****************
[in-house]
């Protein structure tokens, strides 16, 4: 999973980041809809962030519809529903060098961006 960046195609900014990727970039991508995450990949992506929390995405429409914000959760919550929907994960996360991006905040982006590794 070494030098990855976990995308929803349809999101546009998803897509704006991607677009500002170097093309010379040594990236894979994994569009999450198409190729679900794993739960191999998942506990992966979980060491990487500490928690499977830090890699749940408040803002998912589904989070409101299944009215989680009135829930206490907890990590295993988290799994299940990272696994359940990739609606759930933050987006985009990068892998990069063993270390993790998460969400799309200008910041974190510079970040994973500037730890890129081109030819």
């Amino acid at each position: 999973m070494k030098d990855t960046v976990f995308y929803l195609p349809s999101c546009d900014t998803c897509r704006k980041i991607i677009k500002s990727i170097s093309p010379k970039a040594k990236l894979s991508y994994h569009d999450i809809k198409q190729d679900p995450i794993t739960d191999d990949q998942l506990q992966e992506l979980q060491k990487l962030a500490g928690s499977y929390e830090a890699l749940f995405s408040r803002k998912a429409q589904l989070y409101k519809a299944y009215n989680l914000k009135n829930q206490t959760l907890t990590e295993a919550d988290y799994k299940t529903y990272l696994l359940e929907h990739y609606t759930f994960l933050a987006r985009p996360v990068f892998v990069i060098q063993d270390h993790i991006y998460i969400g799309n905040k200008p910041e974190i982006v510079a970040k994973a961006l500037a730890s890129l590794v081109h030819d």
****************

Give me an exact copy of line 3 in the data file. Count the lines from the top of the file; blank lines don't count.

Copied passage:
């Amino acid at each position: 999973m070494k030098d990855t960046v976990f995308y929803l195609p349809s999101c546009d900014t998803c897509r704006k980041i991607i677009k500002s990727i170097s093309p010379k970039a040594k990236l894979s991508y994994h569009d999450i809809k198409q190729d679900p995450i794993t739960d191999d990949q998942l506990q992966e992506l979980q060491k990487l962030a500490g928690s499977y929390e830090a890699l749940f995405s408040r803002k998912a429409q589904l989070y409101k519809a299944y009215n989680l914000k009135n829930q206490t959760l907890t990590e295993a919550d988290y799994k299940t529903y990272l696994l359940e929907h990739y609606t759930f994960l933050a987006r985009p996360v990068f892998v990069i060098q063993d270390h993790i991006y998460i969400g799309n905040k200008p910041e974190i982006v510079a970040k994973a961006l500037a730890s890129l590794v081109h030819d």